A Walk on the Wild Side: Canyons explored in new La Jolla Historical Society exhibit

The latest La Jolla Historical Society (LJHS) exhibit looks at the canyon lands of La Jolla and San Diego, including their wildlife, history and the issues that surround them. Curated by Susan Krzywicki, “La Jolla Canyons: Place, Diversity, Connections” will be on view June 9 to Sept. 2 at Wisteria Cottage, 780 Prospect St.

“We spend a lot of time — and the community spends a lot of time — dealing with issues of the built environment,” said LJHS executive director Heath Fox. “But integrated in that is the natural environment and topography of San Diego, and one of the prominent features is the canyons.

“(Krzywicki) has been working very hard over the past couple of years to develop this exhibition to address life in the canyons, animal habitation, geography, geology, and history associated with the canyons. We hope to promote a dialogue within the community with regard to the stewardship of these elements of the natural environment as we continue to think about issues related to the built environment.”

The exhibit features paintings, pastels, artifacts, taxidermy animals, photos, informative panels, old maps of canyons, voucher specimens (plant specimens picked and carefully pressed), maps of the bathymetric make-up of the underwater canyons offshore, letters from early explorers and scientists, and more. Partners in compiling the exhibition include: The Surfrider Foundation, The San Diego Natural History Museum, San Diego Archeological Center, San Diego Canyonlands and more.

Krzywicki explained: “One of the really important things is that our canyon system is unique geographically along the California coast. There is an integration of urbanism and natural elements, which is extremely unusual. To live on the rim of a canyon with wildlife that has been there for millennia, and be able to turn around and look at a skyscraper, is a different viewpoint from what most people experience.”

To showcase this, an exhibit centerpiece is the partially enclosed, three-walled, walk-through feature with plants along the bottom; photos of native wildflowers (such as the daisy-like California tidy tip) and native bees in the middle; and a panorama of the canyon lands, lined with houses across the top.

“This is actually Tecolote Canyon,” she said. “This image at the top is to replicate what it is like to be at the bottom of the canyon, enclosed to be like the sides of a canyon. It’s a classic San Diego image, with houses lining the mesa. In other places, maybe Europe, this wouldn’t be people’s backyards. There would be a promenade on the edge and the houses on the other side.”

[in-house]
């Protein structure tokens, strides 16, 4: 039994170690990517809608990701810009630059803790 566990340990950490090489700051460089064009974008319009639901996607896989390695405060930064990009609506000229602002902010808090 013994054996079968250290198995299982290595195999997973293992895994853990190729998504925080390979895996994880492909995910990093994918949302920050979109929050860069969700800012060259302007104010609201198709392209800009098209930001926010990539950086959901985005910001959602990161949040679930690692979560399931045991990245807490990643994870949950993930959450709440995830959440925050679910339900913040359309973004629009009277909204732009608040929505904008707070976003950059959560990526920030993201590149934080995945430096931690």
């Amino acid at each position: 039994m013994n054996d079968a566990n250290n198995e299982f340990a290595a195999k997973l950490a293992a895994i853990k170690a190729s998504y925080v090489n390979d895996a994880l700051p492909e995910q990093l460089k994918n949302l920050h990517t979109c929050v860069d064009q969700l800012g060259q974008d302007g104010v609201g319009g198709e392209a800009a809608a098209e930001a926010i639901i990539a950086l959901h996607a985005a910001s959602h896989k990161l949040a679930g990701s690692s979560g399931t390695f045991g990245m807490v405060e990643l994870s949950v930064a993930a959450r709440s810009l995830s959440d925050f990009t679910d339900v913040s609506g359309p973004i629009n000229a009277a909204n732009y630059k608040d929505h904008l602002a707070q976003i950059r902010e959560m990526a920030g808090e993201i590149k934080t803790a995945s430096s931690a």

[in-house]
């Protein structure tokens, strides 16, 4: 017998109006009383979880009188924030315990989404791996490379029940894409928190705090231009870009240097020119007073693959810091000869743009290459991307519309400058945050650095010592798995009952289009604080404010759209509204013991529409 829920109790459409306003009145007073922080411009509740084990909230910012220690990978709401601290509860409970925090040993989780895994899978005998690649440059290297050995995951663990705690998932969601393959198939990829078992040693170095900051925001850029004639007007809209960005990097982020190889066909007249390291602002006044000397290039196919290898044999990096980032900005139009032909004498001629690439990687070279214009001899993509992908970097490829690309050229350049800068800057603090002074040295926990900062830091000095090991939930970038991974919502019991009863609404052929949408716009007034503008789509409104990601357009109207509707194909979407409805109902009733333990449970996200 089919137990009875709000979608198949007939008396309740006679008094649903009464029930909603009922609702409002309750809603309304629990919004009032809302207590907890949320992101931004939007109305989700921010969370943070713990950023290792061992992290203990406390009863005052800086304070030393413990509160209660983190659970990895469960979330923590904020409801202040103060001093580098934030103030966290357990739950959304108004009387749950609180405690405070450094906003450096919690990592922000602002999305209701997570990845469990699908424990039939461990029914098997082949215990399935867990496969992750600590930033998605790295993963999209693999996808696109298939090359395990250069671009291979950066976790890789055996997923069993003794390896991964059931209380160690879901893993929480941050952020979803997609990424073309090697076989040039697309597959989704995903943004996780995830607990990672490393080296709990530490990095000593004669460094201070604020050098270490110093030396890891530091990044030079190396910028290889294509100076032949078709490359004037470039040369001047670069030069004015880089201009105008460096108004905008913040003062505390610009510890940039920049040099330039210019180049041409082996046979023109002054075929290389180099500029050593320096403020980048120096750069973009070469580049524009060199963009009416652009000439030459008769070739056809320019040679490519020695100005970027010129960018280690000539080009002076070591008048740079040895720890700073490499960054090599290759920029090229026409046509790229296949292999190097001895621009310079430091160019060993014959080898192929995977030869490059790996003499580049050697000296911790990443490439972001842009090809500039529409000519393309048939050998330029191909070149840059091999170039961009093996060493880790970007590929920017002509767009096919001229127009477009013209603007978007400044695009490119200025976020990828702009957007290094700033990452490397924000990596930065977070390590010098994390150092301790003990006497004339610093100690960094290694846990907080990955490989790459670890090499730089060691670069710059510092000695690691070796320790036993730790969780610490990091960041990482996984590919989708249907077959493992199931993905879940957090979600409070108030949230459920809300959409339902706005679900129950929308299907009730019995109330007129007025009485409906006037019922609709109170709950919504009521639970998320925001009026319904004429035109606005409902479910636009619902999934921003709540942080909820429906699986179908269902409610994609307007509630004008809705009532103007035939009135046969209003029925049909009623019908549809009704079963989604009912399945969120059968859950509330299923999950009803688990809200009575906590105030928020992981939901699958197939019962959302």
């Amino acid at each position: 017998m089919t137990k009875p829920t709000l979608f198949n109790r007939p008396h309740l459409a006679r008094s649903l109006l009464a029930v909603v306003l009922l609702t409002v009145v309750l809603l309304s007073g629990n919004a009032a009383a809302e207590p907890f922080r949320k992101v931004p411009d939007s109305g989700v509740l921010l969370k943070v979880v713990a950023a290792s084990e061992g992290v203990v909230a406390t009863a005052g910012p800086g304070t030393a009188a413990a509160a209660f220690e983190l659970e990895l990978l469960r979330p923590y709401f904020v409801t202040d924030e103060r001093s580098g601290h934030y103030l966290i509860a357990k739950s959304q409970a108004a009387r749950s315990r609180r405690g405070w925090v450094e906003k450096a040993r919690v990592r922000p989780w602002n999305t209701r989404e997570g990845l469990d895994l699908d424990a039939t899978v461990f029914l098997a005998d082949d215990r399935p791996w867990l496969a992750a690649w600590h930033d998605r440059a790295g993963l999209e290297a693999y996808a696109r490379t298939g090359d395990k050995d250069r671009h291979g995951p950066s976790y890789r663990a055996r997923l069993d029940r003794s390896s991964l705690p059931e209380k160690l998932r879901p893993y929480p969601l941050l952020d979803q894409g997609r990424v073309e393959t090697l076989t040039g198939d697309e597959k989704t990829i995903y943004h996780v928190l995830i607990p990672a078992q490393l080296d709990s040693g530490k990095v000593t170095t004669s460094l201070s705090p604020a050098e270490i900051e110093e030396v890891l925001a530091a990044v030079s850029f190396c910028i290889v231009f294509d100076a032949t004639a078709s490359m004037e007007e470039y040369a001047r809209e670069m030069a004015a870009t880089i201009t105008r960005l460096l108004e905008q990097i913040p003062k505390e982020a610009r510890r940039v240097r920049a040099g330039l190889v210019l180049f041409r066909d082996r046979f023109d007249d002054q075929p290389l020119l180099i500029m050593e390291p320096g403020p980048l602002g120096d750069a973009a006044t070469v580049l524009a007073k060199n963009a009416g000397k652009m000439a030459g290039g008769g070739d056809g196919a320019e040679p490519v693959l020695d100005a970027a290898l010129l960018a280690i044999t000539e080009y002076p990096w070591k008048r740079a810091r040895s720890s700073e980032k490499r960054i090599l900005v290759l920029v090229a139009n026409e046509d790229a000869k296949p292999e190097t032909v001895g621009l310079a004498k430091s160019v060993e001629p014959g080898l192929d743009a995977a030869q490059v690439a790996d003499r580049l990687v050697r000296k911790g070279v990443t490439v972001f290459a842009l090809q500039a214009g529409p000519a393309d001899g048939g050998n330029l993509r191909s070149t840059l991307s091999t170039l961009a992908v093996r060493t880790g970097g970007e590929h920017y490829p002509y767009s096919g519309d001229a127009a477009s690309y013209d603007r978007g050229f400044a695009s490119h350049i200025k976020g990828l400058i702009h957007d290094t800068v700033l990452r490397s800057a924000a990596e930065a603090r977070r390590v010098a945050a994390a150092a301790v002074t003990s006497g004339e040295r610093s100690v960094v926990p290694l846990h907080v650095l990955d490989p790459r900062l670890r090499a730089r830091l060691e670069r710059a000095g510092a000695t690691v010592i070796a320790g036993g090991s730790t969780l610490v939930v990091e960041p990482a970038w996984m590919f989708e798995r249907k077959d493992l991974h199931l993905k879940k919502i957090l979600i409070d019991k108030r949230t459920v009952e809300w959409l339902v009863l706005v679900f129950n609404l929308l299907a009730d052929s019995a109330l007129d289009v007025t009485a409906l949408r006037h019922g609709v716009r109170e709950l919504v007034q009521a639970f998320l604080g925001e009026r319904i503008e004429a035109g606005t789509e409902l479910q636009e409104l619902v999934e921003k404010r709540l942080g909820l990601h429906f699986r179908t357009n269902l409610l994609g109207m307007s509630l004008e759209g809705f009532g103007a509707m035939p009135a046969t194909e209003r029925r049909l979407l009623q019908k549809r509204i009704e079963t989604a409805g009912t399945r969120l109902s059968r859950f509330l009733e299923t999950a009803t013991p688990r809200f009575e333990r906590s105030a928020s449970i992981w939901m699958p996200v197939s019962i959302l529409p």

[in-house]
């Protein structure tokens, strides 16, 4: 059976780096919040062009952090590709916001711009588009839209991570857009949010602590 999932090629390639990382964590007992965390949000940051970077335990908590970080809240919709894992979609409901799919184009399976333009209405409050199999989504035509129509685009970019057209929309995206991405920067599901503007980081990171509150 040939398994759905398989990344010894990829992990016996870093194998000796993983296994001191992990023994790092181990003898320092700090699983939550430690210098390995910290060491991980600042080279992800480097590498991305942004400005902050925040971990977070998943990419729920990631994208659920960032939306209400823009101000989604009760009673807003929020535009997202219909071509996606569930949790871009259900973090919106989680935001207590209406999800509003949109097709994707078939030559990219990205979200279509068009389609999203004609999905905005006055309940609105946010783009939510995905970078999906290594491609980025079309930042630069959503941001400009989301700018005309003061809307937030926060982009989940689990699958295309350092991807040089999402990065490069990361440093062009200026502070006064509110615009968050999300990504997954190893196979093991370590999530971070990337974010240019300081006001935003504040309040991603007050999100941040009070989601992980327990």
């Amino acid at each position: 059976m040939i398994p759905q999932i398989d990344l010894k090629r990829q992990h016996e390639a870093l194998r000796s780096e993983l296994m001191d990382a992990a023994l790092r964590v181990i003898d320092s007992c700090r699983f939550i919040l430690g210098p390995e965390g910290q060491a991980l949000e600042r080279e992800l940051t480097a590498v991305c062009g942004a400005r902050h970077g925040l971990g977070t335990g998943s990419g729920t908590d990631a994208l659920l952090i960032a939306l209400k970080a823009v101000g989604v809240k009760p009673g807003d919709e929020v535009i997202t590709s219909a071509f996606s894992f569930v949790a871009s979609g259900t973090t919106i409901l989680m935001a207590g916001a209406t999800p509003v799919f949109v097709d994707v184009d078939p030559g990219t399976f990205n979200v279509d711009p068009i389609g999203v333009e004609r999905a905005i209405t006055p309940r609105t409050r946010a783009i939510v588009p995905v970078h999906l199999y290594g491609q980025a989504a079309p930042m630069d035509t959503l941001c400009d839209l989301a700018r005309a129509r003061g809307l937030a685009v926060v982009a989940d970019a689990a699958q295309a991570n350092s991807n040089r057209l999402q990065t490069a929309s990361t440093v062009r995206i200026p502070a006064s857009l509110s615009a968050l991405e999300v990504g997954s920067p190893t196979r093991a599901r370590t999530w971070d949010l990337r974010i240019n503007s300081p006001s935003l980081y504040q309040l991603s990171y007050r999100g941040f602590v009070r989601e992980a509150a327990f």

During a walkthrough ahead of the exhibit opening, Krzywicki also points out the “fingers” of canyons on an old map that show the extent of canyons across San Diego, and the rates at which the different types of sediment erode.

Fox said: “This map is so interesting because 99 percent of people think of maps in terms of freeways. But here is a visual of all the canyons and their names going right up the coast.” Other exhibition maps date back as far as 1904.

In another room, maps and videos showcase the underwater canyons off the La Jolla coast. “If you look at what we think is a large canyon above ground, this dwarfs it by comparison,” Krzywicki notes. Supplementary artifacts include an underwater camera from the 1950s.

Supplementary parts of the exhibit include how fire cycles have changed and their involvement in healthy canyons, road infrastructure development over the years, water runoff issues, wildlife habitation changes, how wildlife is being barcoded and catalogued, and more.

Also reflecting on the modern state of canyons, one photo shows what a healthy current-day canyon is supposed to look like, and panels also highlight some of the issues with modern canyons, such as the crowding of canyons in urban areas and how invasive species impact natural elements and infrastructure.

In connection with the exhibition, two nature walks are scheduled, where participants will get a citizen science data collection kit, hike into local canyons to collect specimens — June 30 to Rose Canyon, and July 14 to Kate Sessions.

Krzywicki concluded: “Our canyons are so close, they don’t require a big excursion … we have Rose Canyon, Penasquitos, Kate Sessions, La Jolla Shores, ones in the Soledad area, there are several in the area really nearby. We hope to encourage people to find their local canyons and explore.”

IF YOU GO: “La Jolla Canyons: Place, Diversity, Connections” is on view June 9 to Sept. 2 at La Jolla Historical Society’s Wisteria Cottage Gallery, 780 Prospect St. Public hours: noon to 4 p.m. Wednesday-Sunday. Free. (858) 459-5335. lajollahistory.org

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